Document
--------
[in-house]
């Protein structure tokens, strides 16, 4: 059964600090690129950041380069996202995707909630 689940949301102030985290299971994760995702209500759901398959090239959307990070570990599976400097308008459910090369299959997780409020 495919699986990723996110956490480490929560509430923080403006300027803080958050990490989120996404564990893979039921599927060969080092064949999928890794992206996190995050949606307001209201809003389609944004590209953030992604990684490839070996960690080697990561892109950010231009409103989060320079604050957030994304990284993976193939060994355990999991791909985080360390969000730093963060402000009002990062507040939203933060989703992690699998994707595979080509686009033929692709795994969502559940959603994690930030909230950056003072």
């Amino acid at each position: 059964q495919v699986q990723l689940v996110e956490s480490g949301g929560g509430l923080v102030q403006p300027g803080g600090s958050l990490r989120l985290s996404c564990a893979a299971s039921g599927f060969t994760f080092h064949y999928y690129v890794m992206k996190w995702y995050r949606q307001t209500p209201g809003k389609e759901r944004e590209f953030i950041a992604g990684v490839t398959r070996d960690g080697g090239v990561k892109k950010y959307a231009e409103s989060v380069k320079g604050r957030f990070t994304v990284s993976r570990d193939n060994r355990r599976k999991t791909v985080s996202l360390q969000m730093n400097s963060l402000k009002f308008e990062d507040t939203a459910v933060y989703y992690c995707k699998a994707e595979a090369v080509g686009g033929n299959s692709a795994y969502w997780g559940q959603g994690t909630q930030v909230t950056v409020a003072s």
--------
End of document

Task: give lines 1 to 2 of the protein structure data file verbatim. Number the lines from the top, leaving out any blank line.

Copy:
[in-house]
């Protein structure tokens, strides 16, 4: 059964600090690129950041380069996202995707909630 689940949301102030985290299971994760995702209500759901398959090239959307990070570990599976400097308008459910090369299959997780409020 495919699986990723996110956490480490929560509430923080403006300027803080958050990490989120996404564990893979039921599927060969080092064949999928890794992206996190995050949606307001209201809003389609944004590209953030992604990684490839070996960690080697990561892109950010231009409103989060320079604050957030994304990284993976193939060994355990999991791909985080360390969000730093963060402000009002990062507040939203933060989703992690699998994707595979080509686009033929692709795994969502559940959603994690930030909230950056003072």